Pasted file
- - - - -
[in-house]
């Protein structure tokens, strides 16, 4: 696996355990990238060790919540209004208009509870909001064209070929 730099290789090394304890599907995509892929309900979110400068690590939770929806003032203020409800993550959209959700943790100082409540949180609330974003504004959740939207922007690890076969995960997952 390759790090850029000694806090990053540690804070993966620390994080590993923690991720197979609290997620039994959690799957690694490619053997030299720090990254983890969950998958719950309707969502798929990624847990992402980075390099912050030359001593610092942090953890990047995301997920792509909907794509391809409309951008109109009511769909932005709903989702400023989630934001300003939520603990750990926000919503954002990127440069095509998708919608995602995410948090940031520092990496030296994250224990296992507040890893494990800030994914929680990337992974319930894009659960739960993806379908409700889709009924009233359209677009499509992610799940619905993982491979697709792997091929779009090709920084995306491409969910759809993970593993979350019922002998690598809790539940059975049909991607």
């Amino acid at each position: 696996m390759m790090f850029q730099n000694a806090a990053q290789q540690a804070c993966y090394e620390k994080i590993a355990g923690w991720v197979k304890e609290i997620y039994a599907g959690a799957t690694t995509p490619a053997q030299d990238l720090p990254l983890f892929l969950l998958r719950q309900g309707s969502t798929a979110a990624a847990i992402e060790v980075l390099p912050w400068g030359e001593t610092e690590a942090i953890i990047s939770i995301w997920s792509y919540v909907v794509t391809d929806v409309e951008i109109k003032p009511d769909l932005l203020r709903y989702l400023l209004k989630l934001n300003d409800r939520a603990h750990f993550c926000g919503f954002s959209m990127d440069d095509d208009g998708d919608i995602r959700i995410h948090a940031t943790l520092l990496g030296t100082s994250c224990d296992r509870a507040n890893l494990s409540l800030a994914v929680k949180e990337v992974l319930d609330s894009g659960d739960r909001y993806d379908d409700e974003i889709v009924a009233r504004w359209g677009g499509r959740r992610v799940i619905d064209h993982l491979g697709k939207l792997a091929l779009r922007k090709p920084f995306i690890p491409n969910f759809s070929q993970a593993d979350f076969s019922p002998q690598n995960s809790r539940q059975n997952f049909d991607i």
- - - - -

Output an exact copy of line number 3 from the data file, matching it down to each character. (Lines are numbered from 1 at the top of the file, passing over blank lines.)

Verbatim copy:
């Amino acid at each position: 696996m390759m790090f850029q730099n000694a806090a990053q290789q540690a804070c993966y090394e620390k994080i590993a355990g923690w991720v197979k304890e609290i997620y039994a599907g959690a799957t690694t995509p490619a053997q030299d990238l720090p990254l983890f892929l969950l998958r719950q309900g309707s969502t798929a979110a990624a847990i992402e060790v980075l390099p912050w400068g030359e001593t610092e690590a942090i953890i990047s939770i995301w997920s792509y919540v909907v794509t391809d929806v409309e951008i109109k003032p009511d769909l932005l203020r709903y989702l400023l209004k989630l934001n300003d409800r939520a603990h750990f993550c926000g919503f954002s959209m990127d440069d095509d208009g998708d919608i995602r959700i995410h948090a940031t943790l520092l990496g030296t100082s994250c224990d296992r509870a507040n890893l494990s409540l800030a994914v929680k949180e990337v992974l319930d609330s894009g659960d739960r909001y993806d379908d409700e974003i889709v009924a009233r504004w359209g677009g499509r959740r992610v799940i619905d064209h993982l491979g697709k939207l792997a091929l779009r922007k090709p920084f995306i690890p491409n969910f759809s070929q993970a593993d979350f076969s019922p002998q690598n995960s809790r539940q059975n997952f049909d991607i």